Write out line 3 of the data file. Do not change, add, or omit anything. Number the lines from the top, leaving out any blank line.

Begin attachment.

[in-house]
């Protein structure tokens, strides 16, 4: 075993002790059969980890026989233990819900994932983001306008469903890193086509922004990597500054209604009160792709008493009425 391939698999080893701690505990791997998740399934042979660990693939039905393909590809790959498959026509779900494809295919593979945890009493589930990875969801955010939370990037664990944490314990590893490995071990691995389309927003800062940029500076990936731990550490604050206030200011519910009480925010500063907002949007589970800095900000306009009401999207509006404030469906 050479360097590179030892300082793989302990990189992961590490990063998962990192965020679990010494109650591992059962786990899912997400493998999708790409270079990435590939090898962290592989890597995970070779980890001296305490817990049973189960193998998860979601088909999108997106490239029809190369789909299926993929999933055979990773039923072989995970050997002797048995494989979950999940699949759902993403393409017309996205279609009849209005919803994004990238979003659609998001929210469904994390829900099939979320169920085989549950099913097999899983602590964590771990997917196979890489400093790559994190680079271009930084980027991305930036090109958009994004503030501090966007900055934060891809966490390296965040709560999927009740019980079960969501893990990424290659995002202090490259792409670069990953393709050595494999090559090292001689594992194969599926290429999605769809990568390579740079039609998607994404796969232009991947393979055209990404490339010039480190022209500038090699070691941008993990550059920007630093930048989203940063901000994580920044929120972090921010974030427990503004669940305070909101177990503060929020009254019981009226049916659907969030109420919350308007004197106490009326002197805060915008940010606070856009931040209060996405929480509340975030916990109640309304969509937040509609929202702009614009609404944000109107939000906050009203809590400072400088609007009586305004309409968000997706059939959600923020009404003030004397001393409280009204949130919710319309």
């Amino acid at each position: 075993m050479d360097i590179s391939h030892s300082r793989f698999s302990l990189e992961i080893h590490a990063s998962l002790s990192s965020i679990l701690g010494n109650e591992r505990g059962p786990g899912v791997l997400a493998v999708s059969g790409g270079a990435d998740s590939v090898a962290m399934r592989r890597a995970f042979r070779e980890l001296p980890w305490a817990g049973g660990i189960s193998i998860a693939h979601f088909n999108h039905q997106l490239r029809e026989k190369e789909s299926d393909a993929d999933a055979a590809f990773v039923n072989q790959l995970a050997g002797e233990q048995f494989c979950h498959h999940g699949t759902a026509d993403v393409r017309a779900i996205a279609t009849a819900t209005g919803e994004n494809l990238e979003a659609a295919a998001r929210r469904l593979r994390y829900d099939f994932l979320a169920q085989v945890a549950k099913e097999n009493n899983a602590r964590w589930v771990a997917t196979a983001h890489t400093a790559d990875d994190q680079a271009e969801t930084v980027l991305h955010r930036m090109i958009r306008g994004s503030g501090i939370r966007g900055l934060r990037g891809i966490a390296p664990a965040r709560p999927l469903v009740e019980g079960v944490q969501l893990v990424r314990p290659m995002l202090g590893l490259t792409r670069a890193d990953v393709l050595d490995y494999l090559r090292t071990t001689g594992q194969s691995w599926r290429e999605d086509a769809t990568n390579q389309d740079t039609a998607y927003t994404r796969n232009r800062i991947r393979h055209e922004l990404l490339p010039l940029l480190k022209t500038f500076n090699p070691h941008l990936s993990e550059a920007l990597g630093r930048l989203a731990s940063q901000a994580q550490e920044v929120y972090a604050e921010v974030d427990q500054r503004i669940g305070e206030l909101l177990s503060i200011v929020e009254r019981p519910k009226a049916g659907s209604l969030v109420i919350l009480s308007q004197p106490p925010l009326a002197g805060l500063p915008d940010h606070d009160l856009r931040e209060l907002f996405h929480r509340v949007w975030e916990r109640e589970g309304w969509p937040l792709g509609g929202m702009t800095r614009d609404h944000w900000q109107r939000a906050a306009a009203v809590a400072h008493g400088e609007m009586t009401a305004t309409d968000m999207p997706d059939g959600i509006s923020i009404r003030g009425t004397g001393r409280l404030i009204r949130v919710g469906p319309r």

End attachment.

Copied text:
């Amino acid at each position: 075993m050479d360097i590179s391939h030892s300082r793989f698999s302990l990189e992961i080893h590490a990063s998962l002790s990192s965020i679990l701690g010494n109650e591992r505990g059962p786990g899912v791997l997400a493998v999708s059969g790409g270079a990435d998740s590939v090898a962290m399934r592989r890597a995970f042979r070779e980890l001296p980890w305490a817990g049973g660990i189960s193998i998860a693939h979601f088909n999108h039905q997106l490239r029809e026989k190369e789909s299926d393909a993929d999933a055979a590809f990773v039923n072989q790959l995970a050997g002797e233990q048995f494989c979950h498959h999940g699949t759902a026509d993403v393409r017309a779900i996205a279609t009849a819900t209005g919803e994004n494809l990238e979003a659609a295919a998001r929210r469904l593979r994390y829900d099939f994932l979320a169920q085989v945890a549950k099913e097999n009493n899983a602590r964590w589930v771990a997917t196979a983001h890489t400093a790559d990875d994190q680079a271009e969801t930084v980027l991305h955010r930036m090109i958009r306008g994004s503030g501090i939370r966007g900055l934060r990037g891809i966490a390296p664990a965040r709560p999927l469903v009740e019980g079960v944490q969501l893990v990424r314990p290659m995002l202090g590893l490259t792409r670069a890193d990953v393709l050595d490995y494999l090559r090292t071990t001689g594992q194969s691995w599926r290429e999605d086509a769809t990568n390579q389309d740079t039609a998607y927003t994404r796969n232009r800062i991947r393979h055209e922004l990404l490339p010039l940029l480190k022209t500038f500076n090699p070691h941008l990936s993990e550059a920007l990597g630093r930048l989203a731990s940063q901000a994580q550490e920044v929120y972090a604050e921010v974030d427990q500054r503004i669940g305070e206030l909101l177990s503060i200011v929020e009254r019981p519910k009226a049916g659907s209604l969030v109420i919350l009480s308007q004197p106490p925010l009326a002197g805060l500063p915008d940010h606070d009160l856009r931040e209060l907002f996405h929480r509340v949007w975030e916990r109640e589970g309304w969509p937040l792709g509609g929202m702009t800095r614009d609404h944000w900000q109107r939000a906050a306009a009203v809590a400072h008493g400088e609007m009586t009401a305004t309409d968000m999207p997706d059939g959600i509006s923020i009404r003030g009425t004397g001393r409280l404030i009204r949130v919710g469906p319309r």